Storm Lake Pilot Tribune 12/10/2018 — The Iowa Watershed Approach Program is conferring with farmers and landowners, attempting to gather enough land to make conservation initiatives viable with about $2.5 million in grant money.

With the highest nitrate concentration of any stream of its size in North America, the North Raccoon River Watershed is the target of environmental initiatives designed to reduce flooding, soil loss and the flow of nutrients out of fields.

Landowners in the watershed may be eligible to receive up to 90 percent cost-sharing assistance.

“These will be competitive,” said departing Buena Vista County Supervisor Dale Arends. “There is only about $2.6 million available, and it’ll take three years to spend it.” It has already taken the
project about two years to get to this point.

A major part of the project’s goals include flood control and flood resilience. “Flood control is a bit of a new characterization of these projects as far as farmers are concerned,” Arends said.

Flood control goals include keeping water in detention for two to three days to drop the soil load and take nitrate out of the water. “We have to work together with our landowners and farmers,” said project coordinator Marius Agua. “They take all the risks.”

The project is still looking for volunteer landowners willing to commit to a project. After commitment through a non-binding agreement, those who volunteer for the program will be
ranked in order of desirability based on various factors. Landowners with higher proposed project costs will likely need to be willing to commit their land for a longer period of time to remain
competitive for grant funds.

After commitment, engineers will get involved to determine project costs. The 10 percent landowner share of the cost is locked in after the project estimate before it is let for bids, regardless of whether bids from construction companies come in higher or lower. Landowners can withdraw prior to construction, if they wish. Landowners will also be responsible for future maintenance costs.

“We’re not telling you what to do on your land,” said Alex Thornton, civil engineer for EOR, “we’re just here to work with you on what you want to do.”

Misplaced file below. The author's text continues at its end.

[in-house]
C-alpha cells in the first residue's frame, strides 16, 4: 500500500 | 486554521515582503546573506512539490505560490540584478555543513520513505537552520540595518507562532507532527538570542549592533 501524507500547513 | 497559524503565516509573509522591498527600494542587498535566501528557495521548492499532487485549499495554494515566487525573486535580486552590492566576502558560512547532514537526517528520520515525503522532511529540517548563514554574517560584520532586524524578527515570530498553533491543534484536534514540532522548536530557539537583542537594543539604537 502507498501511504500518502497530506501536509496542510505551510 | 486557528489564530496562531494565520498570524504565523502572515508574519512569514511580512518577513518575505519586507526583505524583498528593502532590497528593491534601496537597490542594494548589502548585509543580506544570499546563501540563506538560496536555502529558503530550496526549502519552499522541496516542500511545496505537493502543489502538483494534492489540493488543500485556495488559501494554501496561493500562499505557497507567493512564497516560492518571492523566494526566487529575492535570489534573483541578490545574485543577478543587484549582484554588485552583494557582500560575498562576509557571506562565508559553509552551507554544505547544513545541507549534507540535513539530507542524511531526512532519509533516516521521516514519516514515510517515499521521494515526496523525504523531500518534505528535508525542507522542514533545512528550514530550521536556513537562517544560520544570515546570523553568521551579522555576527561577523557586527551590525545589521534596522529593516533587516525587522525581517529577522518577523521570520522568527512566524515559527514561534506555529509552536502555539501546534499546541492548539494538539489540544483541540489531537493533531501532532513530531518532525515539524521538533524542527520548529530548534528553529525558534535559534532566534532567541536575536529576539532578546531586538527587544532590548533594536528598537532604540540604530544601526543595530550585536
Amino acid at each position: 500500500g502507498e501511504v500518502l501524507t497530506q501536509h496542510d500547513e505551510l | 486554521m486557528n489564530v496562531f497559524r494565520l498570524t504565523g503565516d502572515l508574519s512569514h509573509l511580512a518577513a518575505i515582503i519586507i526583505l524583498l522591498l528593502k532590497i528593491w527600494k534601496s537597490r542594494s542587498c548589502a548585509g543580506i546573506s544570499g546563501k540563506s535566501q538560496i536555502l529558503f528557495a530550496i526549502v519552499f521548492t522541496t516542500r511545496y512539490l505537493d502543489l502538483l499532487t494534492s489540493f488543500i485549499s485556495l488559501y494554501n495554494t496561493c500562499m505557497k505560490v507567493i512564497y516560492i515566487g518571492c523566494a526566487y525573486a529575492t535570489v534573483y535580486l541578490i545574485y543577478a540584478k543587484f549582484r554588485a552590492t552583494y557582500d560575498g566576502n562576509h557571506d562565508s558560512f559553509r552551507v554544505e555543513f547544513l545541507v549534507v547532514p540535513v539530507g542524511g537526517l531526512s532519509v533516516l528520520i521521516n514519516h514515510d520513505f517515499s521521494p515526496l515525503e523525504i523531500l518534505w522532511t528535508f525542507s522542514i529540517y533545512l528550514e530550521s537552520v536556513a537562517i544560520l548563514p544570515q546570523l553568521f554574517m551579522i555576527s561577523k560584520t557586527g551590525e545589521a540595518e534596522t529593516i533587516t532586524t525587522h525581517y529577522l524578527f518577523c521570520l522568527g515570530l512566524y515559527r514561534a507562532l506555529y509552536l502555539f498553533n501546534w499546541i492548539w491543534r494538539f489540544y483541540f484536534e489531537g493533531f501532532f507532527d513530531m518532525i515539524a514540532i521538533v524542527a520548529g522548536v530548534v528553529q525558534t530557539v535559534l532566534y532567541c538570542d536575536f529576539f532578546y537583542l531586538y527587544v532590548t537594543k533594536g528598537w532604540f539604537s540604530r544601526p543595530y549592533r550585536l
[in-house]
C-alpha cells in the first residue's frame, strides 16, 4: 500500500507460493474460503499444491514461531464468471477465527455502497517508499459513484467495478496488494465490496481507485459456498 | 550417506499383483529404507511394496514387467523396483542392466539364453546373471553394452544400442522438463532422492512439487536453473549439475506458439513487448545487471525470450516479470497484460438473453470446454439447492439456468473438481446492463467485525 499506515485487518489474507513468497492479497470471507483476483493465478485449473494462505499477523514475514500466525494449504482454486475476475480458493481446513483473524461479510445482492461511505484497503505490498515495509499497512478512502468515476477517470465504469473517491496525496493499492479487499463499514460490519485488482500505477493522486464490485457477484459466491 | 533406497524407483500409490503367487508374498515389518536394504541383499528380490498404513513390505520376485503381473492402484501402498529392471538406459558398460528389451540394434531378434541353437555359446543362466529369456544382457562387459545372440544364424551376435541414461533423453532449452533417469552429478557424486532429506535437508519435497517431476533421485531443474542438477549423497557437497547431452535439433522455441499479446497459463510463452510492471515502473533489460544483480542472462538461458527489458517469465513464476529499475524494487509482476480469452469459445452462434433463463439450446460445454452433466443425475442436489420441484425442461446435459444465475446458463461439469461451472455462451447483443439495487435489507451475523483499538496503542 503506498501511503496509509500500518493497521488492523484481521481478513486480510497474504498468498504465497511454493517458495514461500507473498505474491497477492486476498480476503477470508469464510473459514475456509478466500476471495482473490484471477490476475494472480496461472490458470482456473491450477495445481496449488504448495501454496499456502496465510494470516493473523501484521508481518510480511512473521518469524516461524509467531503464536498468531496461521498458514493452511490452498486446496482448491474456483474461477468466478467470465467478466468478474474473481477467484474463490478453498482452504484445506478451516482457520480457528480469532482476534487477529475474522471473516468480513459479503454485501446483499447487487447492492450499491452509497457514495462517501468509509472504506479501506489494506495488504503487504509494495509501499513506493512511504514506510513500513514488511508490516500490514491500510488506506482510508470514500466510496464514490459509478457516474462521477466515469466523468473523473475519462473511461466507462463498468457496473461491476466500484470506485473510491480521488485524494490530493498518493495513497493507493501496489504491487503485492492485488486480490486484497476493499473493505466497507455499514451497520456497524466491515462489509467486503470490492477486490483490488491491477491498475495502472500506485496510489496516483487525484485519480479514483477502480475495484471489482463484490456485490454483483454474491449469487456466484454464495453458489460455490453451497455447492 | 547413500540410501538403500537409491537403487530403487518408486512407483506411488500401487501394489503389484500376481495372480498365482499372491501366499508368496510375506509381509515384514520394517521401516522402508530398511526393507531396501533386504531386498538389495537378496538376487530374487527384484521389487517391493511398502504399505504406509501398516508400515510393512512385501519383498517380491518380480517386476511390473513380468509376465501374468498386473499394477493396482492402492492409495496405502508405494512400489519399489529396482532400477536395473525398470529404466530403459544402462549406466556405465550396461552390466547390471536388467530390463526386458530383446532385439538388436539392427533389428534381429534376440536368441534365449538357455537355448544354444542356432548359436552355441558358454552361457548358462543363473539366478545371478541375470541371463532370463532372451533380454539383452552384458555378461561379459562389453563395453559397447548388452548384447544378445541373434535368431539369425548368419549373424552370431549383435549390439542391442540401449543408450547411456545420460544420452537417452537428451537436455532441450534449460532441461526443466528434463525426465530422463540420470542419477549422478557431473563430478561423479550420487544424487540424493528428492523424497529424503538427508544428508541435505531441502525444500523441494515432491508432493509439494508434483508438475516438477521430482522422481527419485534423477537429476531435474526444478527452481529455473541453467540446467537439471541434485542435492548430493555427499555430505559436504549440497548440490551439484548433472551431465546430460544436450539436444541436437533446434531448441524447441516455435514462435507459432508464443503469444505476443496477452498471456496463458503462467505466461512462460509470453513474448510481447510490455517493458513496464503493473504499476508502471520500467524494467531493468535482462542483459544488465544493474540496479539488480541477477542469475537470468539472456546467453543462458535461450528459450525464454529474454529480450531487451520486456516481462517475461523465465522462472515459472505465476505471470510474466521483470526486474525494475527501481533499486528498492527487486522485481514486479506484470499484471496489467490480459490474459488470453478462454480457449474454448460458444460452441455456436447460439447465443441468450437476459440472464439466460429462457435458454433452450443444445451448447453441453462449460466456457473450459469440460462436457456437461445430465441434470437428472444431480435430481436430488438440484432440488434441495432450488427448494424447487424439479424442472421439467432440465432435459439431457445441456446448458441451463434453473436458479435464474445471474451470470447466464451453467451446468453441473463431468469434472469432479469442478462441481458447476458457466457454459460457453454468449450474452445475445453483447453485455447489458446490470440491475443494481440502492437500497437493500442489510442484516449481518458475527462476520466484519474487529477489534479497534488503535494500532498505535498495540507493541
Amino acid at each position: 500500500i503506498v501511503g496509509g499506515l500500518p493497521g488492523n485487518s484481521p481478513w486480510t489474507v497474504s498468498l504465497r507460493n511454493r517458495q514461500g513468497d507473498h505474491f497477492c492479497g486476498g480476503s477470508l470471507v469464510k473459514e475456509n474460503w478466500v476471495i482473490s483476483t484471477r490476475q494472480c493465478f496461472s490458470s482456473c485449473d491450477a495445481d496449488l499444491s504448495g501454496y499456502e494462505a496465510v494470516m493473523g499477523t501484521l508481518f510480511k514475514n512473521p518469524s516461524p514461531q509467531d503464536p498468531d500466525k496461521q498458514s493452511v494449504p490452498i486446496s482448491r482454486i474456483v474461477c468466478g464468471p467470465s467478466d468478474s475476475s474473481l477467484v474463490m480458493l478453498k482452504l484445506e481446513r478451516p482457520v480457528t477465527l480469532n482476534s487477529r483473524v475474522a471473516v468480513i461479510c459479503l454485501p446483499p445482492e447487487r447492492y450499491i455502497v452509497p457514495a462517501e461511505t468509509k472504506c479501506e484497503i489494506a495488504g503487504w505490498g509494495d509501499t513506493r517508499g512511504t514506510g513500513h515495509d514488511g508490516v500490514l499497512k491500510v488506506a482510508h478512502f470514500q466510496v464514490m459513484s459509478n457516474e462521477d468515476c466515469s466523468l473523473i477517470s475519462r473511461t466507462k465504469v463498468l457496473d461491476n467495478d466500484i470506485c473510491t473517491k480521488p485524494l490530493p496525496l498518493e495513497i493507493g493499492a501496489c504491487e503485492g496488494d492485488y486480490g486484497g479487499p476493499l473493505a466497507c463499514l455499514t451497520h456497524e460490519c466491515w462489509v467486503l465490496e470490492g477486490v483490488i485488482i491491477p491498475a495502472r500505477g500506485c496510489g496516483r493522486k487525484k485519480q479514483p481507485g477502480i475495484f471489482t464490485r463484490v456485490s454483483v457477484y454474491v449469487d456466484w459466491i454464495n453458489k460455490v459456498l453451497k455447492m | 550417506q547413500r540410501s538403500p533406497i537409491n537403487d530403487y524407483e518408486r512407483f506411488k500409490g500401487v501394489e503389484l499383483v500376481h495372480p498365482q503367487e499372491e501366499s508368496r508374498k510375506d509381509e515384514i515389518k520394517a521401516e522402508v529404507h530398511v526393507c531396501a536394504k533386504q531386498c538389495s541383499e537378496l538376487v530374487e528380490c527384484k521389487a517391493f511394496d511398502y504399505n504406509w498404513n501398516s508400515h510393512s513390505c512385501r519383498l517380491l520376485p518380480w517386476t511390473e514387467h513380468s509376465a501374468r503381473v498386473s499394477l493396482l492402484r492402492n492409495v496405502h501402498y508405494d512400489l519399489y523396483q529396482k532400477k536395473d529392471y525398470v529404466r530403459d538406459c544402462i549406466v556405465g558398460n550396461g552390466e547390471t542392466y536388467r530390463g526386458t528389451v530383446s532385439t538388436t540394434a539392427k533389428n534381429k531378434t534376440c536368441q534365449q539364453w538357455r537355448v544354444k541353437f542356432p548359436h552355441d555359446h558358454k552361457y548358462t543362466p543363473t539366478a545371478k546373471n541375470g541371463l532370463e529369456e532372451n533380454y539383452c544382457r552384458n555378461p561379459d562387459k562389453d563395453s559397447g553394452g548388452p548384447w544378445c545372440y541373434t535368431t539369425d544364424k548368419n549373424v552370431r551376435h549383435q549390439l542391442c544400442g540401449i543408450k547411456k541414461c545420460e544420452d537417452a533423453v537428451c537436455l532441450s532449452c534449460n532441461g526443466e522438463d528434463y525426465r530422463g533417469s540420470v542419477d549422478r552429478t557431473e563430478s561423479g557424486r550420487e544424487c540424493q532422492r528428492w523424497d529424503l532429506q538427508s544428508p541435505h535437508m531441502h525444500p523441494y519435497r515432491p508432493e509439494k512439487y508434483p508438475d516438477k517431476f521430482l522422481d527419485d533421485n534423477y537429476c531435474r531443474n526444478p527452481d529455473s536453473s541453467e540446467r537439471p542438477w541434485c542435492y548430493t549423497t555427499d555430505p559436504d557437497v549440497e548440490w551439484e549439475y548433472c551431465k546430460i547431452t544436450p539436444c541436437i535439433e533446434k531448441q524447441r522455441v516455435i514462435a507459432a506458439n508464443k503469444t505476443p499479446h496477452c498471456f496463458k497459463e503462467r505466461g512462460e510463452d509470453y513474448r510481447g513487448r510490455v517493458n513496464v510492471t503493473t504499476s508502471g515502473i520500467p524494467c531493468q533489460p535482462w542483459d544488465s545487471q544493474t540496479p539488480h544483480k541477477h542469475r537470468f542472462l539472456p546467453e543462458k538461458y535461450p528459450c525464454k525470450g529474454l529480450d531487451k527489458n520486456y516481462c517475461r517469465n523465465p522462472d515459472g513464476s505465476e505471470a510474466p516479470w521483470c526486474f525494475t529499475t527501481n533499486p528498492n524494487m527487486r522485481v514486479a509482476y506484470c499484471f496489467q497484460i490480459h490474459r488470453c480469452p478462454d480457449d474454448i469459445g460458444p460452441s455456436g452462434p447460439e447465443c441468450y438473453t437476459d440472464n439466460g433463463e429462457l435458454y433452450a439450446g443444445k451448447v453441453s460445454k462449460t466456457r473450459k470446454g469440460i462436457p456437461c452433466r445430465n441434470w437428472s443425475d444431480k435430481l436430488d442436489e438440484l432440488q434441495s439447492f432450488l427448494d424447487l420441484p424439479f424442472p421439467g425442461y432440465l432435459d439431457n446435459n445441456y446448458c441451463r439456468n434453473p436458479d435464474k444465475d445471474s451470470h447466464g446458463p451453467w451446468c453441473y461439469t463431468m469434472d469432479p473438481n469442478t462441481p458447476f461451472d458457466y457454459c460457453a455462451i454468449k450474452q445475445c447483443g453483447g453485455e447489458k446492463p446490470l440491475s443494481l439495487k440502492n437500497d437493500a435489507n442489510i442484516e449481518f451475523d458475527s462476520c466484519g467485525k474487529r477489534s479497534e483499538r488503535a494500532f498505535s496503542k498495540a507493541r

EOR engineer Derek Lash emphasized the potential of the projects to farmers to maximize income from areas of land that aren’t farmable. “There’s a lot of neat things you can do with properties that are difficult to grow things on,” he said.

The initiative “will be a model for how we do things in the future,” said Marius Agua, project coordinator for the Iowa Watershed Approach. He said the goal is to get Iowans to work together to address factors that contribute to floods and nutrient flows with a critical stakeholder in the environmental protection strategy. “A watershed approach is an approach that is based on connectedness,” he said. “This is something I would like to trickle down into our consciousness and mindset.”

The cooperation of farmers with other stakeholders in urban areas downstream represents a major part of the task at hand, as farmers have differences in perspective and priorities. Through this project, Agua says that landowners and farmers can do something to improve water quality that downstream communities can’t necessarily reciprocate. “Once we store water upstream, it doesn’t matter how much,” said Agua. “We’re addressing one of the critical problems in the watershed, and that’s flooding of the next downstream community.” From here to Des Moines, about 90 members in counties, cities and conservation districts are all watching what happens in the counties bordering the North Raccoon, Arends said.


Find the full story here: Iowa Watershed Approach consults farmers, seeks volunteers — Storm Lake Pilot Tribune

IowaErosionAmes, Iowa – The Daily Erosion Project, housed at the Iowa Water Center at Iowa State University, is now distributing Iowa Watershed Approach data to watersheds on USB drives.

Examining soil erosion is critical to the conservation planning process because soil erosion and water runoff are closely linked: water runoff fuels the occurrence of flooding throughout the state. Soil erosion and water runoff tend to degrade surface water quality and decreases land value. The Daily Erosion Project provides real time estimates of sheet and rill erosion so that conservation planners can use up-to-date information to address areas of concern at the HUC-12 watershed-level (approximately 36 square miles).

Data available on the USB drives are:

  • Maps of runoff and hillslope loss that occurred in 2017
  • Reports of 2008-2018 average and cumulative loss
  • Raster files of soil texture maps
  • .shp files of soil loss for ArcMap use
  • Fact sheets and publications

USB drives will be distributed at upcoming Watershed Management Authority meetings to the watershed coordinators and watershed planners. Project partners will receive a USB drive that contains data for all of the Iowa Watershed Approach watersheds.
Questions? Contact Hanna Bates,

URBANA, Iowa (KCRG) – What happens upstream of Cedar Rapids can make the flood protection along the Cedar River vary.

Farmers’ willingness to divert runoff from the river is also another key factor.